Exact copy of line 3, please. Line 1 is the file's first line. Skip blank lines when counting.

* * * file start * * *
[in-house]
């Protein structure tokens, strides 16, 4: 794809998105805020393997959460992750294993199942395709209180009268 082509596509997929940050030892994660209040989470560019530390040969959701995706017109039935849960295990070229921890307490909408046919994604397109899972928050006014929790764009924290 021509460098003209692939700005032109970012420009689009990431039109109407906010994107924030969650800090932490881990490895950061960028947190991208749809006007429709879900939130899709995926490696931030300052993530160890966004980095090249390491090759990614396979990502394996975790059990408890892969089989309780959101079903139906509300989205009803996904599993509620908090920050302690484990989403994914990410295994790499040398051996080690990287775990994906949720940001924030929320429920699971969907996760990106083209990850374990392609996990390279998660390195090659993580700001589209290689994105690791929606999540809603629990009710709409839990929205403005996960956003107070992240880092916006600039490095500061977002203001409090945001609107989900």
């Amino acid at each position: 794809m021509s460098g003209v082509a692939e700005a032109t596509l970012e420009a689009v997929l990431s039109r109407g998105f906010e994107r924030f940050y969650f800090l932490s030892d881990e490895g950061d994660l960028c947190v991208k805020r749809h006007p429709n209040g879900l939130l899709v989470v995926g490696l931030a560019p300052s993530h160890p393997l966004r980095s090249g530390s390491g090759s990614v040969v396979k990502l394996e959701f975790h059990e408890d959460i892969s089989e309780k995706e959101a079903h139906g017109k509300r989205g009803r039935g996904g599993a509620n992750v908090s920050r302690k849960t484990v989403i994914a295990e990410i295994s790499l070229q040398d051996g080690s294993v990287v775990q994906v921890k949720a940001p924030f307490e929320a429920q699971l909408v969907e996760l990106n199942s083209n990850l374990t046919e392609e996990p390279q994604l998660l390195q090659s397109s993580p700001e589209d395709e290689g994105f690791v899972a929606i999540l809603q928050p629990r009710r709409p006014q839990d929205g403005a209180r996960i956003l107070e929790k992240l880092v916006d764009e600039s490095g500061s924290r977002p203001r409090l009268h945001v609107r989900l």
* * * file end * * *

């Amino acid at each position: 794809m021509s460098g003209v082509a692939e700005a032109t596509l970012e420009a689009v997929l990431s039109r109407g998105f906010e994107r924030f940050y969650f800090l932490s030892d881990e490895g950061d994660l960028c947190v991208k805020r749809h006007p429709n209040g879900l939130l899709v989470v995926g490696l931030a560019p300052s993530h160890p393997l966004r980095s090249g530390s390491g090759s990614v040969v396979k990502l394996e959701f975790h059990e408890d959460i892969s089989e309780k995706e959101a079903h139906g017109k509300r989205g009803r039935g996904g599993a509620n992750v908090s920050r302690k849960t484990v989403i994914a295990e990410i295994s790499l070229q040398d051996g080690s294993v990287v775990q994906v921890k949720a940001p924030f307490e929320a429920q699971l909408v969907e996760l990106n199942s083209n990850l374990t046919e392609e996990p390279q994604l998660l390195q090659s397109s993580p700001e589209d395709e290689g994105f690791v899972a929606i999540l809603q928050p629990r009710r709409p006014q839990d929205g403005a209180r996960i956003l107070e929790k992240l880092v916006d764009e600039s490095g500061s924290r977002p203001r409090l009268h945001v609107r989900l």